“As soon as I saw what was happening, I took certain steps myself to ensure that if the Germans got to the Meuse they would certainly not get over the river.”
–Field Marshal Bernard Montgomery displaying the inter-personal skills that made him so loved with his American Allies
When the Battle of the Bulge soft-back books originally got released, I wasn’t expecting any British content, but I was hoping for a pdf list covering 29th Armoured or 6th Airborne in the snow. Whilst the US arrested it’s initial…ahem, tactical withdrawal, the British worked to secure the Northern flanks of the Bulge to prevent a break through to Antwerp, shoring up US held river crossings across the Meuse and, once stabilised, counter-attacked to reduce the German northern salient.
Sadly all this never got addressed at the time, almost certainly because the MG releases granted more than enough UK content.
Somewhat belatedly, the Battle of the Bulge compilation addresses this contribution.
Firstly, the Desert Rats get some well-deserved attention. This is covered in more detail in Alex’s article tomorrow but, to summarise, we get Armoured, Motorised Infantry and Rifle Infantry lists all sporting a ‘Confident Veteran‘ rating.
Mostly the core and support options are unchanged, excepting the presence of a commando platoon in its own support slot which could provide a handy assault unit.
Compared to “Overlord” Desert Rat Armoured Troops can sport an additional Firefly (and still upgrade one to a Challenger) and their recce Troop can now have a command Chafee (accompanied by two Stuart Jalopy), the first time the tank has made an appearance in UK service!
29th Armoured Brigade
Fireflies – apparently never turn them in because you never get the same number back!
My personal favourite unit, 3RTR makes another appearance in a Flames of War book, along with the rest of the 29th Armoured Brigade, divorced (well, more like trial separation) of the 11th Armoured Division. Having been forced to leave their ‘factory fresh’ Comets in favour of some decidedly “worn” Shermans, I had expected them to be featuring ‘unreliable’ in the summary sheet but this appears to not be reflected. Indeed, the only impact of getting second hand Shermans is that someone nicks the surplus Fireflies so each troop only gets one, not two! The weapon and support options see the Lorried Infantry, Sextons and Inns of Court left in France; but Paras (or air-landing infantry), SAS Jeeps (foreshadowing Nachtjaeger there) and pack-howitzers fill some of those holes to different levels of desirability.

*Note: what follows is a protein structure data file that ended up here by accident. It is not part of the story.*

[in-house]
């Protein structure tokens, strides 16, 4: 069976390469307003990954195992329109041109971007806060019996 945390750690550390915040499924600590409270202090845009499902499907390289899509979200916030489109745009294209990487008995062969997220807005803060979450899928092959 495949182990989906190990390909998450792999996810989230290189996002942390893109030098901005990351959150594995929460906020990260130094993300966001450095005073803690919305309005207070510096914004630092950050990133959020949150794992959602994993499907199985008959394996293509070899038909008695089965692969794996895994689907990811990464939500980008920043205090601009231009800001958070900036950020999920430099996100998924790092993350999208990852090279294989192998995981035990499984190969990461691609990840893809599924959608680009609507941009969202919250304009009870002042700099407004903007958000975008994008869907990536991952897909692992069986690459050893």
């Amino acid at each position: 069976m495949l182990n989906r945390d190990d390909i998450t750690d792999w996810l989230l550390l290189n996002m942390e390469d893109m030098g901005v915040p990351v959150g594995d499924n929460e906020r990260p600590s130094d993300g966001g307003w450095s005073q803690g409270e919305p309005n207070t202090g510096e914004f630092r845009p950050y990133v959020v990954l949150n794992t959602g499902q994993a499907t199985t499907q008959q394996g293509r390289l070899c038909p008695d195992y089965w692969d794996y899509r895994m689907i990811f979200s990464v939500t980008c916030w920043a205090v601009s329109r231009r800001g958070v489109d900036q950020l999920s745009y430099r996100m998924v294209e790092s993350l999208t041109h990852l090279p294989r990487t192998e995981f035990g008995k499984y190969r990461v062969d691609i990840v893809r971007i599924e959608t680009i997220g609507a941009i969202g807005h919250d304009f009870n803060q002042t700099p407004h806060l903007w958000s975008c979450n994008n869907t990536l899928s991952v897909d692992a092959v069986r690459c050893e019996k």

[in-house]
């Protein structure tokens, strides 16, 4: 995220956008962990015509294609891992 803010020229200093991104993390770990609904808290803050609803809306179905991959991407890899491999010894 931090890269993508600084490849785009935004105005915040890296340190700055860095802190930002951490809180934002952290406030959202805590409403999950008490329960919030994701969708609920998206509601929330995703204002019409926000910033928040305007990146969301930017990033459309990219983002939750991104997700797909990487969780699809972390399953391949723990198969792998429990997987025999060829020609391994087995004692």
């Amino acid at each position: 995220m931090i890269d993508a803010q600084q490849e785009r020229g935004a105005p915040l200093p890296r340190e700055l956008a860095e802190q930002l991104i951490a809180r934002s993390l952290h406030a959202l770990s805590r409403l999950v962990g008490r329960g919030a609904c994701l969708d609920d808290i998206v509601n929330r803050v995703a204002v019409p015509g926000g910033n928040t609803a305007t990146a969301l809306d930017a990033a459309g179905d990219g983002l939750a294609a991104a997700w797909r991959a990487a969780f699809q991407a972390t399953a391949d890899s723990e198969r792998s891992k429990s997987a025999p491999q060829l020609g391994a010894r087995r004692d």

The Motor battalion of 29th Armoured also comes along for the ride and feels much like its ‘Market Garden’ equivalent, noting the above changes.
53rd Welsh/51st Highlanders
The Welsh make their first appearance in a Flames of War book, bringing Cymru Am Byth (2iC grants morale rerolls like a CO) along with the normal British attributes. 51st Highlanders get to shrug off Reluctant as new leadership restores some vim to “Confident” as well as bringing the ever popular “Bagpipers” with them. Both units are otherwise similar although the Welsh get access to Breaching Groups, Ram transports and the Cromwell/Firefly equipped ‘Skins’ Armoured Platoon, as per their old PDF.
Sadly the Lt Tasker Williams warrior, from the 53rd PDF, doesn’t make it across to the book. In fact, there are no British special characters now that I think about it.
Those aside, the Rifle lists are almost a non-Canadian copy of the ‘Market Garden’ lists with normal favourites such as Churchill Tank platoons, Crocodile platoons and plenty of 6pdr, all featuring.
I’ve had a long desire to convert a few platoons of Para/Airlanding in the snowsuits they were issued for the Bulge and these lists make me want to dust that concept off again.
Made all the more effective by black and white photography…
The Paras arrived too late to be needed for the Meuse defence but were set to work in the January counter-attacks to clear out the Meuse area. Supported by 29th Armoured, they fought a vicious battle in the village of Bure.
Tournament players will no doubt turn their nose up at the lack of ‘Bagpipes’ and ‘Pack Howitzers with medium gun support’ that the “Market Garden” variants field; but the lists provide a fairly colourful version of the standard Paratroops (including Canadian option) and Airlanding Infantry. Core and Weapon options remain as constant as ever, but support options see Churchill Tanks, 29th Armoured White-washed Shermans, Belgian SAS Jeeps and 25pdr/5.5” gun batteries all enter the fray (alongside pack howitzers and more 6pdr than any man could know what to do with).
The greater parallels are not with Market Garden but with the Nachjager digital lists. These are much like them, but the Nachtjager lists have a tiny bit more character (mostly courtesy 6th Airborne Armoured Recce Regiment) which make them more of a go-to for the para player looking for some variety. That said, I do want to add some white-washed Shermans to my paras and I’ll look a little more at list constructing for airborne in the Bulge in a future article.
All in all, only the Desert Rats really present an “essential” British list from the “Battle of the Bulge” book. The other lists tend to feel like they have been done ‘better’ in other books from the perspective of competitive play. However, players like me interested more in historical gaming, or whom play in the various “theatre specific” tournaments that appear, will no doubt find these unique British lists to their fancy.
Hopefully we’ll see a resurgence of white washed Sherman and snow-suited Infantry soon!